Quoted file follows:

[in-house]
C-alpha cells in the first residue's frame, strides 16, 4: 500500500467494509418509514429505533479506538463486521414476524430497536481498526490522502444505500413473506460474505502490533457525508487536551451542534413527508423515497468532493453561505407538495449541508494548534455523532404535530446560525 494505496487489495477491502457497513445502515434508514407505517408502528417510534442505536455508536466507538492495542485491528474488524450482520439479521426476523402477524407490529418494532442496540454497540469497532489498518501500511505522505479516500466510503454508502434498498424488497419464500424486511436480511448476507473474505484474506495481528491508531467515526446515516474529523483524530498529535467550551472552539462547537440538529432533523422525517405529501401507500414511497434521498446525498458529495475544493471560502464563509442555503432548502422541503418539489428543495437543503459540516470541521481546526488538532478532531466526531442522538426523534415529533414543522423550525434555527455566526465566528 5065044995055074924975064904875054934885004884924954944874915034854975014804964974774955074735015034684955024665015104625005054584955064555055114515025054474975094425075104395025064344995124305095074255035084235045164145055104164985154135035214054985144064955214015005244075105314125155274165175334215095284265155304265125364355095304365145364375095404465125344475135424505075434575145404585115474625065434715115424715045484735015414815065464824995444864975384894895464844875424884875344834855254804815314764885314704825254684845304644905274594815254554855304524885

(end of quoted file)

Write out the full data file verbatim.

[in-house]
C-alpha cells in the first residue's frame, strides 16, 4: 500500500467494509418509514429505533479506538463486521414476524430497536481498526490522502444505500413473506460474505502490533457525508487536551451542534413527508423515497468532493453561505407538495449541508494548534455523532404535530446560525 494505496487489495477491502457497513445502515434508514407505517408502528417510534442505536455508536466507538492495542485491528474488524450482520439479521426476523402477524407490529418494532442496540454497540469497532489498518501500511505522505479516500466510503454508502434498498424488497419464500424486511436480511448476507473474505484474506495481528491508531467515526446515516474529523483524530498529535467550551472552539462547537440538529432533523422525517405529501401507500414511497434521498446525498458529495475544493471560502464563509442555503432548502422541503418539489428543495437543503459540516470541521481546526488538532478532531466526531442522538426523534415529533414543522423550525434555527455566526465566528 5065044995055074924975064904875054934885004884924954944874915034854975014804964974774955074735015034684955024665015104625005054584955064555055114515025054474975094425075104395025064344995124305095074255035084235045164145055104164985154135035214054985144064955214015005244075105314125155274165175334215095284265155304265125364355095304365145364375095404465125344475135424505075434575145404585115474625065434715115424715045484735015414815065464824995444864975384894895464844875424884875344834855254804815314764885314704825254684845304644905274594815254554855304524885